A new survey has revealed that four in 10 rail passengers are paying too much for train tickets.
Rules governing different train times and tickets are proving so confusing that passengers are paying over the odd for their farea.
Tickets are divided into peak (most expensive), off-peak (cheaper), and advance (least expensive), but a survey carried out by the Office of Rail Regulation (ORR) of more than 1,600 passengers found that 37% did not realise that if they missed the train they booked on an advance ticket, they are likely to be forced to pay again for another service.
Definitions of peak times also vary between operators, adding to the confusion of ticket pricing; the survey revealed the 41% of passengers are actually paying too much.
Chairman of the ORR Anna Walker told the Telegraph: "If passengers do not have the information they need, they can end up paying more than is necessary or find themselves being penalised for having the wrong ticket.
"Lack of clarity or certainty that they are getting the right ticket can also undermine passengers' confidence and trust in the railways."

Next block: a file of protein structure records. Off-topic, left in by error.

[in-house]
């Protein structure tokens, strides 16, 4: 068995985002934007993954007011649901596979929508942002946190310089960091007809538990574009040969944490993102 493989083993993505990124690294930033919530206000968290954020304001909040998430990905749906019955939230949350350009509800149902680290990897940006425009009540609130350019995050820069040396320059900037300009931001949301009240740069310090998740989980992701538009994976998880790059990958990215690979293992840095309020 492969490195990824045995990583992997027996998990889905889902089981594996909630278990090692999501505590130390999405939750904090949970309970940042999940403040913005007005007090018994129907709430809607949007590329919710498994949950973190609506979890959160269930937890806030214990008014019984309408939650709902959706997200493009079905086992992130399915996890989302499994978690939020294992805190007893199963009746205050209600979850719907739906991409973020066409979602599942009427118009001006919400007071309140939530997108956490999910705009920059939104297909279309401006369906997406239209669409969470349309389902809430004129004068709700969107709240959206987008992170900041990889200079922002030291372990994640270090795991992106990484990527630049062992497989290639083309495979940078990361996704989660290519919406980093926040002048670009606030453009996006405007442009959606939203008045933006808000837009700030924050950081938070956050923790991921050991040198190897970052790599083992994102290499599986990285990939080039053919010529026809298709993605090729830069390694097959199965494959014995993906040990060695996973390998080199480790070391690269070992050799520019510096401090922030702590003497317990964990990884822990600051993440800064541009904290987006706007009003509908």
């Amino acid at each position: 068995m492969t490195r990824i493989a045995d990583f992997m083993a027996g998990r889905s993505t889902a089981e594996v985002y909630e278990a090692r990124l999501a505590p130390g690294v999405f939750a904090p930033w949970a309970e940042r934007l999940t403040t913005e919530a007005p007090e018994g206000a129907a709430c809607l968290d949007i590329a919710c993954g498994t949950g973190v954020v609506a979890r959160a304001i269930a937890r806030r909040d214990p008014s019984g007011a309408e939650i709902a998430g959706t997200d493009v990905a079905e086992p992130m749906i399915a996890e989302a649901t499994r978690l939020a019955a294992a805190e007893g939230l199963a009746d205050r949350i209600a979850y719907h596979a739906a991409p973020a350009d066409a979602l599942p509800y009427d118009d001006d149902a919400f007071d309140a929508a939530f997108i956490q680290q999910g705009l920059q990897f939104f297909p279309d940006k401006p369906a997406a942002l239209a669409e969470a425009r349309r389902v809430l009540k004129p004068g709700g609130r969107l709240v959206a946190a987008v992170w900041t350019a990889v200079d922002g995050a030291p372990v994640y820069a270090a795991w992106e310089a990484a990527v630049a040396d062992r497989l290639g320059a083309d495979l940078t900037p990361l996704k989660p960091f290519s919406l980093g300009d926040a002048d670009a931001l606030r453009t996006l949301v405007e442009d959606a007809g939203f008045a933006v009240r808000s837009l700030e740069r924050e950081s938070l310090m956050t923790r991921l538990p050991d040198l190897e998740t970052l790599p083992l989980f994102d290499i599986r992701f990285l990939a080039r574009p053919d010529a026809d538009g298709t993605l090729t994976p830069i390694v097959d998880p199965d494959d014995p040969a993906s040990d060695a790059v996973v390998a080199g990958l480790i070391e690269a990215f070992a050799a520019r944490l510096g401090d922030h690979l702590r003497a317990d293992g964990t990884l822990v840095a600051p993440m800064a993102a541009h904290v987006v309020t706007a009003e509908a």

"Passengers should be able to confidently choose from a range of fares, finding the best one for their journey without having to understand every nuance of the fares and retail structure.
"When people do decide to travel by rail, they want a train ticket, not a lottery ticket."
But Michael Roberts, the chief executive of the Association of Train Operating Companies, said changes have been made to simplify the ticket-buying process, telling the Telegraph: "Despite tough financial times, more and more people are choosing to go by train because they are able to find a good value ticket for their journey.
"A lot has been done to make things as straightforward as possible for passengers and we are committed to doing better."
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